So what are jet streams?

Jet streams are winds that flow high up in the atmosphere. So these are the layers of atmosphere from highest to lowest :–

  1. Exosphere: 700 to 10,000 km
  2. Thermosphere: 80 to 700 km
  3. Mesosphere: 50 to 80 km
  4. Stratosphere: 12 to 50 km
  5. Troposphere: 0 to 12 km

Jet streams are typically active at 6 – 11 kilometer above the surface of the earth and is mostly found in the troposphere.

Jet streams can flow up to 320 km/h, and they are 1000’s of miles long, 100’s of miles wide, and a few miles thick. Now these strong winds flow in slim strips so that it can break off into smaller winds that can merge with other strips anywhere anytime, that’s how it will have the capability to push air masses around and affect weather patterns. You know… it literally pushes the weather pattern of any particular region. It has that much capability. So the seasons of the year, then location of low and high pressure systems and then air temperature, all of these get effected due to when and where a jet stream travels.

How are jet streams caused?

Jet streams are caused by the temperature difference between tropical air masses and polar air masses. Now we know that tropical air is warm and polar air is cold, and it is due its relative locations. So what happens in one part of the world depends on what is happening elsewhere, after all the atmosphere is one complete environment, it is connected with so many factors.

Now coming to the most intriguing question!

Where the jet stream begins?

It all starts in tropics, that is around the equator. As we know this region is warm because the sun’s rays hit the earth’s surface at a higher angle at the equator. Hence we can also call this place as a place that fuels the jet stream. Now what happens is at the equator the warm air rises up in the atmosphere and goes to this region between troposphere and stratosphere. From here, this warm air gets drawn toward the colder air found in north and south pole. Notice that the warm air molecules are getting attracted towards colder ones. Now at higher altitudes, the warm air cools and sinks drawing more and more warm air behind it. Meanwhile the cooled air flows towards the equator creating a simple looping mechanism. It’s an endless repetition.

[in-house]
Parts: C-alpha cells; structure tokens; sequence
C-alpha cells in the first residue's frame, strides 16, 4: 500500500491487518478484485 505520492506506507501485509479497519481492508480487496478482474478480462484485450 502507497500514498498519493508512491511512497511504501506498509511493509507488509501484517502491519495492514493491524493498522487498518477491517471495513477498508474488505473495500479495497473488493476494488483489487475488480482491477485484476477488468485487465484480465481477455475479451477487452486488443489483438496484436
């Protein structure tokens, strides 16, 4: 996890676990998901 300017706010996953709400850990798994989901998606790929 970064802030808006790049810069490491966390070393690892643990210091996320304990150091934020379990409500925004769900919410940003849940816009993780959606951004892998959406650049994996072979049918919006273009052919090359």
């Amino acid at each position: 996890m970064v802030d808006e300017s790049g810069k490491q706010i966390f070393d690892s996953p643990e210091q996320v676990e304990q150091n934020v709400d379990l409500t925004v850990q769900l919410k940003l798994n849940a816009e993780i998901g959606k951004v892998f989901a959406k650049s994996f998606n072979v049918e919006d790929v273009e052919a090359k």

Now the next follow up question is,

In which direction does the jet stream flow?

To answer this question we will have to answer another question that is, in which direction does the earth rotate? Now this a very tricky question, people often over-complicate things here. Do not mix you left and right viewpoint with east and west directions. Left and right depends upon your perspective. What is left to you is right to the person standing opposite to you. On the other hand east and west directions are fixed. The sun rises in east regardless of your right and left direction. Therefore the earth rotates from west to east. Due to the earth’s easterly rotation, the warm air at the tropics follows the earth’s momentum and goes in the same direction and makes an angular approach from west toward north and south pole.

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